The firm of Mellonie and Goulder Ltd was registered in 1907, and may have had some connection with a Thomas Mellonie who traded as a coal and agricultural merchant in Ipswich between approximately 1879 and 1892, and had premises in other Essex and Suffolk Towns. Mellonie and Goulder Ltd expanded rapidly in its first 20 years of life, absorbing smaller companies, but went into voluntary liquidation in 1928. A new company was then promoted - Mellonie and Goulder (1928) Ltd - partly owned by William Cory and Son Ltd.
Mortgage by Mellonie and Goulder Ltd to Ipswich Permanent Building Society
(Reference:HC413/2/13): Mortgage of land and premises on the Quay and nos. 96 and 98 Fore Street, in the parish of St Clement, Ipswich, to secure £5,500 and interest.
The company is largely forgotten in the 21st century, but its offices occupied a handsome building with stone quoins and detailing which stood on the south side of the Wet Dock section of Fore Street facing the Salvation Army Men's Hostel.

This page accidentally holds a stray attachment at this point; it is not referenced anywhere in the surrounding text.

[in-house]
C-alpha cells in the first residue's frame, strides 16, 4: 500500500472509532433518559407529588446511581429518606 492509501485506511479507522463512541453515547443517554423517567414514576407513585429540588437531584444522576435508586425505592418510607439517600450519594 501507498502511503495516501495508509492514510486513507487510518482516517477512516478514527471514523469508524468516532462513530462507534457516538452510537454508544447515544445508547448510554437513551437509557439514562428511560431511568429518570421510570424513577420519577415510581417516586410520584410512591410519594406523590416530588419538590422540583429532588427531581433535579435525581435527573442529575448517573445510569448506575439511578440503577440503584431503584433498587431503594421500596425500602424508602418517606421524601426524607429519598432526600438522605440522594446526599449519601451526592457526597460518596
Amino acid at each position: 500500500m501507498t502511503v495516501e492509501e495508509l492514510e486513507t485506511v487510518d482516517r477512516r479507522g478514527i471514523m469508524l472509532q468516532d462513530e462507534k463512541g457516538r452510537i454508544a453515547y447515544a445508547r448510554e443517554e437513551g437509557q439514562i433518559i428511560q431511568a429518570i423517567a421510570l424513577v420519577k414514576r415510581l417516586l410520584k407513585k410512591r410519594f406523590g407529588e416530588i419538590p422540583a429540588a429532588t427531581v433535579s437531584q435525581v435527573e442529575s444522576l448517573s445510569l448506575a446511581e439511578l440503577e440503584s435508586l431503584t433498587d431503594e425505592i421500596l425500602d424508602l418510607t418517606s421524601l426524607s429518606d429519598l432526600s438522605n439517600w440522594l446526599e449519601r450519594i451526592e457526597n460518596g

The offices of Mellonie & Goulder Coal Merchants epitomises the changing times on Fore Street. Seen from an upper window of the new Salvation Army building, Lyndon House, which was built 1987-9, this remarkable photograph shows the surviving 14-foot high wall of Meux maltings to the left; it remained in place (hiding the Wet Dock from those travelling down Grimwade Street) until the building of the Bellway Flats (Neptune Square) in 2000. Note the panorama of an almost empty Wet Dock with timber loaded onto the Island quays. In the background, the three chimneys of Cliff Quay power station are just visible.
See also Fore Street maps showing Listed buildings and Public houses.